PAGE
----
Debates have been the hot topic of 2016. On Selection Sunday, it will be front and center in the college basketball world.
When the NCAA Selection Committee releases the field of 68 teams for the NCAA Basketball Championship, undoubtedly, there will be joy and heartbreak across America. Almost always, the crux of the conversation can be boiled down to one question: Should the NCAA Tournament consist of the best or the most deserving teams?
Enter: ESPN’s Stats and Information.
“In the 2011-12 season, our group introduced BPI [Basketball Power Index] as a college basketball evaluating metric,” said analytics writer Sharon Katz. “BPI’s goal is, ultimately, to rank the best teams. The metric accounts for score, pace of play, where the game was played, strength of opponent and absence of key players. Simply put, BPI is a predictive measure: If two teams face off head to head on a neutral court, in theory, the higher ranked team is the perceived ‘better team.’”
For all the good BPI does, it doesn’t answer a key question when it comes to the formulating the Championship field: “Who are the most deserving teams?”
Enter: Strength of Record.
The newest metric introduced by the Stats and Information team this year has three simple criteria:
- Who a team played
- Where the game was played
- Who won
“Our group introduced this metric in college football in 2014,” explained Katz. “This year, we wanted to expand it to college basketball. In mid-January, after we could compile data for the 2015-16 season, we rolled it out to ESPN’s television producers, college basketball commentators and the digital team. Since then, we have been evaluating the trends this season and working with our staff to help them understand the role it can play when evaluating the college basketball landscape.”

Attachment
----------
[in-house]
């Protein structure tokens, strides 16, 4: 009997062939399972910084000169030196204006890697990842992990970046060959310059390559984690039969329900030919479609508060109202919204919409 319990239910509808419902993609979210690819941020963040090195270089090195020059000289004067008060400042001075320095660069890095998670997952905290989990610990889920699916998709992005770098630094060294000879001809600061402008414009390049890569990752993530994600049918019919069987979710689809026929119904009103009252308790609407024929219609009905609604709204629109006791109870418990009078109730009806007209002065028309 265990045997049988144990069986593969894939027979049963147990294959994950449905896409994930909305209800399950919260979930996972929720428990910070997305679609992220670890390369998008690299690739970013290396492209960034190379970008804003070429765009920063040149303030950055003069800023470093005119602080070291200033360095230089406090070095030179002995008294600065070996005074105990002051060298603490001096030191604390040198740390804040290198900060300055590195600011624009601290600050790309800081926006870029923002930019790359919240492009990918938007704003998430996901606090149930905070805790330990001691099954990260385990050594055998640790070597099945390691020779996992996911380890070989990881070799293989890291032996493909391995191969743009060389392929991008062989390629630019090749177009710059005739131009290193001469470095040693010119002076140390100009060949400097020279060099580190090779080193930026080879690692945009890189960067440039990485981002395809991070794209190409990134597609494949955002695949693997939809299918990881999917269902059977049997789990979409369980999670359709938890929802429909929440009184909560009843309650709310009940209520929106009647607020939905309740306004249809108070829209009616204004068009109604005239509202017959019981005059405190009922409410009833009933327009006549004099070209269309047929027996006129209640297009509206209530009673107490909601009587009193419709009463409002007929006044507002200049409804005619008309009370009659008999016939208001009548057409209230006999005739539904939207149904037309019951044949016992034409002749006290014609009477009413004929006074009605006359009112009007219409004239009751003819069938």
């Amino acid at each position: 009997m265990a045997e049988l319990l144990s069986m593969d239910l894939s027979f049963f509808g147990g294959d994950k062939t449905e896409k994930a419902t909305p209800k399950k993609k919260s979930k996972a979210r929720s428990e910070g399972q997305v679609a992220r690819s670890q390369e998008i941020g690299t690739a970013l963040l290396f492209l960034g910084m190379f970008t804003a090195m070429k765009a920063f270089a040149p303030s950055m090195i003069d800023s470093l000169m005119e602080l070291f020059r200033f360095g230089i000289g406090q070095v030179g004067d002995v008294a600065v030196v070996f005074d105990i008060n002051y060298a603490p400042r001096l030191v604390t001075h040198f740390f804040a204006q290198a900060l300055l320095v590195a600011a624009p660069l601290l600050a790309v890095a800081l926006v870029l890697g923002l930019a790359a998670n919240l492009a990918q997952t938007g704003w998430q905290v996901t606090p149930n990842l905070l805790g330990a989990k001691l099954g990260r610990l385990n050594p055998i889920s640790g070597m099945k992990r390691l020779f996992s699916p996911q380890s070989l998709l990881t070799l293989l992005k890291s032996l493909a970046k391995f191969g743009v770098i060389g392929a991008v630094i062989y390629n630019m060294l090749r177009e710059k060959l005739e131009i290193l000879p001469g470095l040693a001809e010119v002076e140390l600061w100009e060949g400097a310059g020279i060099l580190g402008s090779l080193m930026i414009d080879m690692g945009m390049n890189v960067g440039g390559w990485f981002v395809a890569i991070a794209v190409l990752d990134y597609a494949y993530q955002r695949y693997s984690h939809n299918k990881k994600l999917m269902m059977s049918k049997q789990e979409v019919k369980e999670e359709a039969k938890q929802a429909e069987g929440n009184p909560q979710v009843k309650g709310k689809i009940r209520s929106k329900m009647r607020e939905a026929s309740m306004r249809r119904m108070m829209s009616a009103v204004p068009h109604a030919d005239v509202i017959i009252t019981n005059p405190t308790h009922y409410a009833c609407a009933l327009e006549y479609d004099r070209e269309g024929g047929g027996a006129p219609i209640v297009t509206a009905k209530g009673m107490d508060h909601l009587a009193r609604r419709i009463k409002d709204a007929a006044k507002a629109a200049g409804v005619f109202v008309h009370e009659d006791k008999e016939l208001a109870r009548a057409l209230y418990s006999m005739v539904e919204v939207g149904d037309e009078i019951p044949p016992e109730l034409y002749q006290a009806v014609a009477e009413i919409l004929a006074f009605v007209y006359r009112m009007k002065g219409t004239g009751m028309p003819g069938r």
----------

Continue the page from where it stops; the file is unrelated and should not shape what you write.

Strength of Record measures the difficulty of achieving each team’s record, given its schedule; therefore, an obvious, but important element to a team’s Strength of Record is the difficulty of each game played. Take this scenario:
- Team A is ranked No. 25 in BPI
- Team B is ranked No. 100 in BPI
- If Team C were to defeat Team B on the road, that win would be considered equal to beating Team A at home, despite the large difference in the perceived quality of the two teams.
“Simply put, the biggest difference between BPI and Strength of Record: BPI is forward thinking, more of a predictive measure,” said Katz. “Strength of Record is looking at what the team has already accomplished.”
Selection Sunday will provide an opportunity for Strength of Record to be at the center of the coversation. Which teams were snubbed? Which ones were over- or under-seeded teams based on their résumés?
“Strength of Record can answer these questions,” concludes Katz. “But it will never stop the debates.”
Current Rankings based on Strength of Record, compared to BPI ranking
|Team||Strength of Record Rank||BPI Rank|
Chart above reflects stats as of March 9
Joe Lunardi’s Bubble Teams as of March 9:
|Team||Strength of Record Rank||BPI Rank